We’ve written extensively about the debt powder keg in the United States.

It’s not just the upward spiraling government debt. Consumer debt has hit record levels and corporations have leveraged up to the hilt as well thanks to nearly a decade of easy money.

But America isn’t alone drowning in a sea of red. China has a debt bomb all its own, and according to Jim Rickards, the fuse is burning short.

We tend to focus primarily on the US economy, but problems in other parts of the world could just as easily kick off a global crisis. Rickards has kept his eyes on China. He warned late last year that Chinese debt could ultimately threaten the world financial system. At the time, the IMF said the credit-to-GDP ratio was at around 25% above the long-term trend, “very high by international standards and consistent with a high probability of financial distress. As a result, corporate debt reached 165% of GDP, and household debt, while still low, has risen by 15 percentage points of GDP over the past five years and is increasingly linked to asset-price speculation.”

Things have not improved significantly this year. On top of that, China’s economy has slowed down. As Rickards points out, this isn’t surprising given that China’s growth — as much as 25% of the total — consisted of wasted infrastructure investment in ghost cities and “white elephant transportation infrastructure.”

“That investment was financed with debt that now cannot be repaid. This was fine for creating short-term jobs and providing business to cement, glass and steel vendors, but it was not a sustainable model since the infrastructure either was not used at all or did not generate sufficient revenue.”

Rickards said the slowing Chinese economy means exposing bad debt, creating the risk of a financial and liquidity crisis. And he points out another problem. Despite owning billions of dollars in US Treasuries, China is actually short the dollar. The Chinese can’t afford to tap into current reserves because they may be needed to bail out their banking system and/or defend the yuan.

“Meanwhile, the Chinese banking sector, which in many ways is an extension of the state, owes $318 billion in US dollar-denominated deposits of commercial paper. From a bank’s perspective, borrowing in dollars is going short dollars because you need dollar assets to back up those liabilities if the original lenders want their money back. For the most part, the banks don’t have those assets because they converted the dollar to yuan to prop up local real estate Ponzis and local corporations. There’s not much left over to bail out the corporate, individual and real estate sectors.”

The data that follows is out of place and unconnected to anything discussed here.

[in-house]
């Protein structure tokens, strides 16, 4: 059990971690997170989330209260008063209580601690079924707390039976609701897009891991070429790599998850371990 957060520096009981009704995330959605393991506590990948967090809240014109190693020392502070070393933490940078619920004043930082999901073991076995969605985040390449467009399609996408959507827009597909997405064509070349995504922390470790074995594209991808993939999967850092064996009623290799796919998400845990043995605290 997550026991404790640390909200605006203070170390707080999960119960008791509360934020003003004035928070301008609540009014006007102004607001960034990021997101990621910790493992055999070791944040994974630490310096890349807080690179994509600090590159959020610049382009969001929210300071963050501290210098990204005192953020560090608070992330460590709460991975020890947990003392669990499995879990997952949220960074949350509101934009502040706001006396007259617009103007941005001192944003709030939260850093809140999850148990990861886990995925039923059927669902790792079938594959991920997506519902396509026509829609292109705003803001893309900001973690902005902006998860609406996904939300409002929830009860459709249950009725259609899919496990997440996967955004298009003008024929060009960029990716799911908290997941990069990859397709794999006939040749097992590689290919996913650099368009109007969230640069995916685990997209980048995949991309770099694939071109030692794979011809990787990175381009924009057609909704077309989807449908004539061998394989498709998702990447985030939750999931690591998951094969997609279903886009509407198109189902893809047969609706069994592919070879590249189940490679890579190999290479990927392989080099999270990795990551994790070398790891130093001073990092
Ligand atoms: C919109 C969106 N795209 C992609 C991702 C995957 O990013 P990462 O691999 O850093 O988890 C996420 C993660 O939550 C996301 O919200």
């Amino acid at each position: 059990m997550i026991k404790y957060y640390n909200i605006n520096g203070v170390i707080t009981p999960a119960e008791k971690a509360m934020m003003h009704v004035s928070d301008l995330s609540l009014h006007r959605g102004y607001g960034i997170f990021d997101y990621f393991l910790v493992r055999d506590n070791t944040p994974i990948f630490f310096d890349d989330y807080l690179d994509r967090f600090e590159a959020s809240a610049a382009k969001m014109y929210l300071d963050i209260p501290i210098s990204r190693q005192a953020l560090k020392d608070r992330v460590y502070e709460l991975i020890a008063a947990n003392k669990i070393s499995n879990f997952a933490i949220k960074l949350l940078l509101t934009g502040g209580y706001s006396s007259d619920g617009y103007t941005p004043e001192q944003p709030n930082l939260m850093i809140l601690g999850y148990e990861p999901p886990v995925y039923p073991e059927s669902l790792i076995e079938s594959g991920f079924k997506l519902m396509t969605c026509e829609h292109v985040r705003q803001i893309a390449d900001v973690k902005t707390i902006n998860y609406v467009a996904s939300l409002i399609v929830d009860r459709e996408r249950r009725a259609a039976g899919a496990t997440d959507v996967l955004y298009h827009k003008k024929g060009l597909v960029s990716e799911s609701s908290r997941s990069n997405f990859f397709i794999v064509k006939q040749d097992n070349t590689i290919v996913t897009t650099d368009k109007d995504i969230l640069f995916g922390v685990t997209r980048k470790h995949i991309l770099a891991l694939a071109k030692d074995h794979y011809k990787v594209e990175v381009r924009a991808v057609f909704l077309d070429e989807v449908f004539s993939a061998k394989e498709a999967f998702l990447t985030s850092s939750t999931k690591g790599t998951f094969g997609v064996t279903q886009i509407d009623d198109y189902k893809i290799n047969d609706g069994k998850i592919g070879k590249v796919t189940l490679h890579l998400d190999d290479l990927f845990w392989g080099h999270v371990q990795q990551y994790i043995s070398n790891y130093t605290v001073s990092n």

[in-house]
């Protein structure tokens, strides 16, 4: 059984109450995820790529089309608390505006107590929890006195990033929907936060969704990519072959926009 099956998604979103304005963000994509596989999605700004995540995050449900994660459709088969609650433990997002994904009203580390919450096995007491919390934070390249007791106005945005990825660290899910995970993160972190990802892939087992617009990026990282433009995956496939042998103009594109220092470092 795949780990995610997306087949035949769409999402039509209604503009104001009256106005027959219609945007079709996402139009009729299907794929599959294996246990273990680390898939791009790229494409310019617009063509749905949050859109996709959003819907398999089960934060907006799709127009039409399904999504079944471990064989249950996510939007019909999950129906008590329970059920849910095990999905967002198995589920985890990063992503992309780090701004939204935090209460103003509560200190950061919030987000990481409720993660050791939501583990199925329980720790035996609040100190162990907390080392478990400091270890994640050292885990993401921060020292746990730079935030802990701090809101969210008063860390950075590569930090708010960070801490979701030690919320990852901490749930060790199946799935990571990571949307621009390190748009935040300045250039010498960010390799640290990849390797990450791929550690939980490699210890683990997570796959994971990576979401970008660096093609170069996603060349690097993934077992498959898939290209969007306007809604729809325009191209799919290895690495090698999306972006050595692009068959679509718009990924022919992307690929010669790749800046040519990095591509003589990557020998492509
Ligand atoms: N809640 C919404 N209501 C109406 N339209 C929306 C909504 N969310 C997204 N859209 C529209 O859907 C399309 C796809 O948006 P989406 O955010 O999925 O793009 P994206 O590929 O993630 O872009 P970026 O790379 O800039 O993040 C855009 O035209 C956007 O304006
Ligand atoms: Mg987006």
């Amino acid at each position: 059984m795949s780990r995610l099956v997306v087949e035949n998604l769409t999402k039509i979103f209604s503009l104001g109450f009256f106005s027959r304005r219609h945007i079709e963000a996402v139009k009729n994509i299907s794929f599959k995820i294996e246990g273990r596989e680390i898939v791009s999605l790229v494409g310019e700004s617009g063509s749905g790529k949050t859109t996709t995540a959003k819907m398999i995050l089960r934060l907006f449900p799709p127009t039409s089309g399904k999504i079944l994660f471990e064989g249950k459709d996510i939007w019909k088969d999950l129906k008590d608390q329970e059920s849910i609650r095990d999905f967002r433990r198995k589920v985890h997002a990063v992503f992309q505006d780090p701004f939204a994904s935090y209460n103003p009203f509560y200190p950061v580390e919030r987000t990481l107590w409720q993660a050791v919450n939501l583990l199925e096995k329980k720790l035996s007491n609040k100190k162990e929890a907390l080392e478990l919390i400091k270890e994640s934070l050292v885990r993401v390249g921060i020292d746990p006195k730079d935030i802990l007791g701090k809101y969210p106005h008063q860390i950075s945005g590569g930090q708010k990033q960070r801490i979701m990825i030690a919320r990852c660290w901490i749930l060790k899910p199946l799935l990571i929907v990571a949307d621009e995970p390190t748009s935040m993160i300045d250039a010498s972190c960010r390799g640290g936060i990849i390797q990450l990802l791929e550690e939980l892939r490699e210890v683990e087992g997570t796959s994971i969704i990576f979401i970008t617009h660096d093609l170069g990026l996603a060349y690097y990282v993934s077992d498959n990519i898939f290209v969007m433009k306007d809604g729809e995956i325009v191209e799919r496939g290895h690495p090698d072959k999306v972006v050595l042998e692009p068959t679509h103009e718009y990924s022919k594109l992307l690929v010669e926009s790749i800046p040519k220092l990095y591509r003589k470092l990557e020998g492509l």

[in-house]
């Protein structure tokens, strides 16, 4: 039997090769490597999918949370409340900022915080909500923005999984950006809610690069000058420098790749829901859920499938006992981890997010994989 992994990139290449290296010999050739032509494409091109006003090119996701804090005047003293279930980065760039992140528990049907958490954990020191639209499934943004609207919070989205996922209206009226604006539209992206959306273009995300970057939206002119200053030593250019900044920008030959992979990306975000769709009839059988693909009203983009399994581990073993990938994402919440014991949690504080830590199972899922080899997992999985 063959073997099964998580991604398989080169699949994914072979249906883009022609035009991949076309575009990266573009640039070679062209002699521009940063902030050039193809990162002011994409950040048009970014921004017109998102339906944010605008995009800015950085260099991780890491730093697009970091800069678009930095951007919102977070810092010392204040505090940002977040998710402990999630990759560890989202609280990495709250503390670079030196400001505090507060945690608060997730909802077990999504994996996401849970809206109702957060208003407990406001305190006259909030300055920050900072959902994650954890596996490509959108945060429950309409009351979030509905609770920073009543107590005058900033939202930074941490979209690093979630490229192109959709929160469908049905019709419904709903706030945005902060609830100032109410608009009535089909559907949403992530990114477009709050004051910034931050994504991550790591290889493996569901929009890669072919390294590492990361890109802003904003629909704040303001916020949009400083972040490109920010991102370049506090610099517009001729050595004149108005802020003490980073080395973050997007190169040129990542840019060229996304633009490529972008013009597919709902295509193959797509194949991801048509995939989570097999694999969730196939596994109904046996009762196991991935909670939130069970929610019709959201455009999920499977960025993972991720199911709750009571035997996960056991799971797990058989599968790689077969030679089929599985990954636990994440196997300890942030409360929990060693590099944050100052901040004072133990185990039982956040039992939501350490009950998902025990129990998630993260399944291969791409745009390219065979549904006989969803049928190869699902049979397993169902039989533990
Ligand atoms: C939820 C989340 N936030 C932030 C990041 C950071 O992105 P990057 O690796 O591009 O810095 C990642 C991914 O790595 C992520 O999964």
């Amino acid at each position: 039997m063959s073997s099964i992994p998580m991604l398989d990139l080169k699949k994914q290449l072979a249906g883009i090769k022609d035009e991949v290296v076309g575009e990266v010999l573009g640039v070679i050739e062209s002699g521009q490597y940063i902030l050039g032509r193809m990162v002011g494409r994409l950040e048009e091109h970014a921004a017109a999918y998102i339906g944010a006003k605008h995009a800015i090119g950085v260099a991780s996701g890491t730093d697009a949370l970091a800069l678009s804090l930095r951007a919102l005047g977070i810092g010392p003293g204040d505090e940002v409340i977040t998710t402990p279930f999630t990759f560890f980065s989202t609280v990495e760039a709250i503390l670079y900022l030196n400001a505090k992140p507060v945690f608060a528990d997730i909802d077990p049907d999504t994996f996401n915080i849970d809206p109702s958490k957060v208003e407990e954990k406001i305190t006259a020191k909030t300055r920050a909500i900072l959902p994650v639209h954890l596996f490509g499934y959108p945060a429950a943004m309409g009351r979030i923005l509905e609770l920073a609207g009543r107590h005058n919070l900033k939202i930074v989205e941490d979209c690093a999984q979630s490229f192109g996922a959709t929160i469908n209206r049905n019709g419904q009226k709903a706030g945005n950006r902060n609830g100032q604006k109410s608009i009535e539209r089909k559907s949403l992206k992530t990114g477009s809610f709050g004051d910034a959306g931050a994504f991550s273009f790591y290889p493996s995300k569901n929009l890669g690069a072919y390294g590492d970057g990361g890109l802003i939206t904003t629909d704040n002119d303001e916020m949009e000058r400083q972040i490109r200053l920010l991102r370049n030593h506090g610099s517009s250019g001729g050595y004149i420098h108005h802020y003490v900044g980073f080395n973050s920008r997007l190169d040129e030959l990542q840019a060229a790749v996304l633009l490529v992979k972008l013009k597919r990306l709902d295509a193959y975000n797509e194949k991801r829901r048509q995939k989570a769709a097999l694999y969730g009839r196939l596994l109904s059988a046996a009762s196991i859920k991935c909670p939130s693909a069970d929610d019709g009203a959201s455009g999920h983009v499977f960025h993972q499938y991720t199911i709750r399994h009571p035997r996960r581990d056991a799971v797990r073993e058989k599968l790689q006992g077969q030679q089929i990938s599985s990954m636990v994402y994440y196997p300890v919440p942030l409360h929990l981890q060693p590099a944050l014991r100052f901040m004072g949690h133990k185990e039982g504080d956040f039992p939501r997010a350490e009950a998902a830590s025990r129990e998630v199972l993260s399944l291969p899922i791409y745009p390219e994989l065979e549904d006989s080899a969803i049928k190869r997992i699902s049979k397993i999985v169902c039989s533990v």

As crazy as it seems, the Federal Reserve is actually creating a dollar shortage with its current tightening policy. It seems implausible in a world where the US central bank printed over $4 trillion out of thin air over the last decade. But as Rickards explains, that easy money fueled a global credit binge. The world borrowed over $70 trillion. We’ve said over and over — rising interest rates are bad news in a US economy built on piles of debt. They are also bad news for a global economy built on piles of debt.

Rickards says a Chinese debt bomb years in the making is finally getting ready to explode.

“The economy is slowing, debt is exploding and the trade war with Trump has hurt China’s exports needed to earn dollars to pay the debts. The defaults are beginning to pile up. Several large corporations and regional governments have defaulted recently.”

Rickards says Chinese leadership has panicked at the economic slowdown and have decided to throw some more fuel on the fire. They’ve reopened the credit spigot with “lower interest rates, higher bank leverage and more debt-financed, government-directed infrastructure spending.”

China has the second largest economy in the world behind the US, accounting for nearly 15% of the global economy, according to World Bank figures. As Rickards pointed out, if things crash there, it will certainly reverberate around the world.

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